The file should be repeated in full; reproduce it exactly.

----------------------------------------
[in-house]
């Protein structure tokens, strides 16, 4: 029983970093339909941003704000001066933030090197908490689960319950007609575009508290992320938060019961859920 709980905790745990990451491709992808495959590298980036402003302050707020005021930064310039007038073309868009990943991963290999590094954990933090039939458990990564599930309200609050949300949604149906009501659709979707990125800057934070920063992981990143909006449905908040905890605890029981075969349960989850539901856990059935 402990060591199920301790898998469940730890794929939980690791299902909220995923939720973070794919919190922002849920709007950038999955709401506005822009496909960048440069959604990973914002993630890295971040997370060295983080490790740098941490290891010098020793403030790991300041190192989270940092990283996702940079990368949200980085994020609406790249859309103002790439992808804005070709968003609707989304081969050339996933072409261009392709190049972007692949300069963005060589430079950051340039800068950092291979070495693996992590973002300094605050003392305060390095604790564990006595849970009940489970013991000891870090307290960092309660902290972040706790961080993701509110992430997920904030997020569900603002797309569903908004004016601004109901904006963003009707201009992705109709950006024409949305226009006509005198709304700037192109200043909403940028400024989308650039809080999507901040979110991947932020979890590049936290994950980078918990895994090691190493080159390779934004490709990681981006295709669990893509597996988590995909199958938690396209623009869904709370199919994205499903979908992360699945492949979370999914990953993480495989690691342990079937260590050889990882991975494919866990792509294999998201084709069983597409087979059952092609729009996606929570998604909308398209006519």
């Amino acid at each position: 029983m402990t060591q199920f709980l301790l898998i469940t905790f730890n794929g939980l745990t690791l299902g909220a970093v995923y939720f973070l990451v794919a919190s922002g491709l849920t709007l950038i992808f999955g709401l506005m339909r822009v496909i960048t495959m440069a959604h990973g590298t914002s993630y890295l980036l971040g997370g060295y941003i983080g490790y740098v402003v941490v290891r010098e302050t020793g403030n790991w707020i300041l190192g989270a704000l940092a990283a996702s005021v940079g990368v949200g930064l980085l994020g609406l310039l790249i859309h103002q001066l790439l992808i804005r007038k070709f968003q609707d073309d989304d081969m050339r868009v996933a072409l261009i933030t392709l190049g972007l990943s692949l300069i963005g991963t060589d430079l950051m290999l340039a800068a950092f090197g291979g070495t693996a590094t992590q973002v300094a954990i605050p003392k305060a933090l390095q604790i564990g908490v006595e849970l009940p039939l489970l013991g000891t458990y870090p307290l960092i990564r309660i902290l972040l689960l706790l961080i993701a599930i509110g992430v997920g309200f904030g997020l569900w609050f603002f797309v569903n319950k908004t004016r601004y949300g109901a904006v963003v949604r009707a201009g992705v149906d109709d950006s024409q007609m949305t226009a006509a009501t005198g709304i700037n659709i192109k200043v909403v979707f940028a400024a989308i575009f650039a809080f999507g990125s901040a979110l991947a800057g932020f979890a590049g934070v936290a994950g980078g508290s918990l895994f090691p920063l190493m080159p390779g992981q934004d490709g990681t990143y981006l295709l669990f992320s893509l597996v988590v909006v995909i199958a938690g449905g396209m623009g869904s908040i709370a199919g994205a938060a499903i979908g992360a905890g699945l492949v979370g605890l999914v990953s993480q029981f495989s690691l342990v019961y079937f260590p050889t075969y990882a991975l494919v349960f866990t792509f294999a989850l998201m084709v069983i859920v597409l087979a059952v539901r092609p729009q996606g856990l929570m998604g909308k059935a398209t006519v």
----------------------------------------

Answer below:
[in-house]
């Protein structure tokens, strides 16, 4: 029983970093339909941003704000001066933030090197908490689960319950007609575009508290992320938060019961859920 709980905790745990990451491709992808495959590298980036402003302050707020005021930064310039007038073309868009990943991963290999590094954990933090039939458990990564599930309200609050949300949604149906009501659709979707990125800057934070920063992981990143909006449905908040905890605890029981075969349960989850539901856990059935 402990060591199920301790898998469940730890794929939980690791299902909220995923939720973070794919919190922002849920709007950038999955709401506005822009496909960048440069959604990973914002993630890295971040997370060295983080490790740098941490290891010098020793403030790991300041190192989270940092990283996702940079990368949200980085994020609406790249859309103002790439992808804005070709968003609707989304081969050339996933072409261009392709190049972007692949300069963005060589430079950051340039800068950092291979070495693996992590973002300094605050003392305060390095604790564990006595849970009940489970013991000891870090307290960092309660902290972040706790961080993701509110992430997920904030997020569900603002797309569903908004004016601004109901904006963003009707201009992705109709950006024409949305226009006509005198709304700037192109200043909403940028400024989308650039809080999507901040979110991947932020979890590049936290994950980078918990895994090691190493080159390779934004490709990681981006295709669990893509597996988590995909199958938690396209623009869904709370199919994205499903979908992360699945492949979370999914990953993480495989690691342990079937260590050889990882991975494919866990792509294999998201084709069983597409087979059952092609729009996606929570998604909308398209006519």
């Amino acid at each position: 029983m402990t060591q199920f709980l301790l898998i469940t905790f730890n794929g939980l745990t690791l299902g909220a970093v995923y939720f973070l990451v794919a919190s922002g491709l849920t709007l950038i992808f999955g709401l506005m339909r822009v496909i960048t495959m440069a959604h990973g590298t914002s993630y890295l980036l971040g997370g060295y941003i983080g490790y740098v402003v941490v290891r010098e302050t020793g403030n790991w707020i300041l190192g989270a704000l940092a990283a996702s005021v940079g990368v949200g930064l980085l994020g609406l310039l790249i859309h103002q001066l790439l992808i804005r007038k070709f968003q609707d073309d989304d081969m050339r868009v996933a072409l261009i933030t392709l190049g972007l990943s692949l300069i963005g991963t060589d430079l950051m290999l340039a800068a950092f090197g291979g070495t693996a590094t992590q973002v300094a954990i605050p003392k305060a933090l390095q604790i564990g908490v006595e849970l009940p039939l489970l013991g000891t458990y870090p307290l960092i990564r309660i902290l972040l689960l706790l961080i993701a599930i509110g992430v997920g309200f904030g997020l569900w609050f603002f797309v569903n319950k908004t004016r601004y949300g109901a904006v963003v949604r009707a201009g992705v149906d109709d950006s024409q007609m949305t226009a006509a009501t005198g709304i700037n659709i192109k200043v909403v979707f940028a400024a989308i575009f650039a809080f999507g990125s901040a979110l991947a800057g932020f979890a590049g934070v936290a994950g980078g508290s918990l895994f090691p920063l190493m080159p390779g992981q934004d490709g990681t990143y981006l295709l669990f992320s893509l597996v988590v909006v995909i199958a938690g449905g396209m623009g869904s908040i709370a199919g994205a938060a499903i979908g992360a905890g699945l492949v979370g605890l999914v990953s993480q029981f495989s690691l342990v019961y079937f260590p050889t075969y990882a991975l494919v349960f866990t792509f294999a989850l998201m084709v069983i859920v597409l087979a059952v539901r092609p729009q996606g856990l929570m998604g909308k059935a398209t006519v």